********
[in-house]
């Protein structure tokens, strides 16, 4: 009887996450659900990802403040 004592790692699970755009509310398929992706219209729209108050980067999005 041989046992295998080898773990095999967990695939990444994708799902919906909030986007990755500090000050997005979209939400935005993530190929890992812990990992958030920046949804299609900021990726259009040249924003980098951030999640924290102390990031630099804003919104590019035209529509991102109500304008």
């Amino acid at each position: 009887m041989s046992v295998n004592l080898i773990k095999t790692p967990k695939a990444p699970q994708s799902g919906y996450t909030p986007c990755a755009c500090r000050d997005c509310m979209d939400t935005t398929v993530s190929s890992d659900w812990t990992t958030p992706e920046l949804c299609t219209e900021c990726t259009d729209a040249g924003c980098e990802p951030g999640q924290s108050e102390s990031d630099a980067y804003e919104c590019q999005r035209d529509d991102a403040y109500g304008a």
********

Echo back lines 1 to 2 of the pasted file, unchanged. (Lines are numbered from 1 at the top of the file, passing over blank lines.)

[in-house]
């Protein structure tokens, strides 16, 4: 009887996450659900990802403040 004592790692699970755009509310398929992706219209729209108050980067999005 041989046992295998080898773990095999967990695939990444994708799902919906909030986007990755500090000050997005979209939400935005993530190929890992812990990992958030920046949804299609900021990726259009040249924003980098951030999640924290102390990031630099804003919104590019035209529509991102109500304008």